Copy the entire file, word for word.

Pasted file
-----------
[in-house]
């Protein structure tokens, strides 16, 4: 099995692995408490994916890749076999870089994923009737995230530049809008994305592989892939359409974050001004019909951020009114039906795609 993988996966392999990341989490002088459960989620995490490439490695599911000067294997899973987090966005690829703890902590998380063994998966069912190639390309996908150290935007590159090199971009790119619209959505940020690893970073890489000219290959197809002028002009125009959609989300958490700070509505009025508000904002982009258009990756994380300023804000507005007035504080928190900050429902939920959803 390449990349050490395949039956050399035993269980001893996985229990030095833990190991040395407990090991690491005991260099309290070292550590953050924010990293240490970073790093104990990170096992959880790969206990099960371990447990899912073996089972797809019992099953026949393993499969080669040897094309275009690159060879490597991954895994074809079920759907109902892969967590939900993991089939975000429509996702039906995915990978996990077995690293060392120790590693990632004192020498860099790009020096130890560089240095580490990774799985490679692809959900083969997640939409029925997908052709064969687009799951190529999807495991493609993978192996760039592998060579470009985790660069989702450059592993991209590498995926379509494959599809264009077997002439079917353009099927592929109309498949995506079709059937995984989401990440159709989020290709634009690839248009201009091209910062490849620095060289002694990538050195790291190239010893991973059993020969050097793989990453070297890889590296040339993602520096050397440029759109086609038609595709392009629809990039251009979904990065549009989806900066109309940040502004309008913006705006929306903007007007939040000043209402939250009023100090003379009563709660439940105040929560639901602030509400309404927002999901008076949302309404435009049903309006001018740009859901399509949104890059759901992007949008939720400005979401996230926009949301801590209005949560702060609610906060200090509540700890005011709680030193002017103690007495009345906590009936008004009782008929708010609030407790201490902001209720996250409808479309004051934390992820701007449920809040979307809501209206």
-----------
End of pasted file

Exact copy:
[in-house]
């Protein structure tokens, strides 16, 4: 099995692995408490994916890749076999870089994923009737995230530049809008994305592989892939359409974050001004019909951020009114039906795609 993988996966392999990341989490002088459960989620995490490439490695599911000067294997899973987090966005690829703890902590998380063994998966069912190639390309996908150290935007590159090199971009790119619209959505940020690893970073890489000219290959197809002028002009125009959609989300958490700070509505009025508000904002982009258009990756994380300023804000507005007035504080928190900050429902939920959803 390449990349050490395949039956050399035993269980001893996985229990030095833990190991040395407990090991690491005991260099309290070292550590953050924010990293240490970073790093104990990170096992959880790969206990099960371990447990899912073996089972797809019992099953026949393993499969080669040897094309275009690159060879490597991954895994074809079920759907109902892969967590939900993991089939975000429509996702039906995915990978996990077995690293060392120790590693990632004192020498860099790009020096130890560089240095580490990774799985490679692809959900083969997640939409029925997908052709064969687009799951190529999807495991493609993978192996760039592998060579470009985790660069989702450059592993991209590498995926379509494959599809264009077997002439079917353009099927592929109309498949995506079709059937995984989401990440159709989020290709634009690839248009201009091209910062490849620095060289002694990538050195790291190239010893991973059993020969050097793989990453070297890889590296040339993602520096050397440029759109086609038609595709392009629809990039251009979904990065549009989806900066109309940040502004309008913006705006929306903007007007939040000043209402939250009023100090003379009563709660439940105040929560639901602030509400309404927002999901008076949302309404435009049903309006001018740009859901399509949104890059759901992007949008939720400005979401996230926009949301801590209005949560702060609610906060200090509540700890005011709680030193002017103690007495009345906590009936008004009782008929708010609030407790201490902001209720996250409808479309004051934390992820701007449920809040979307809501209206």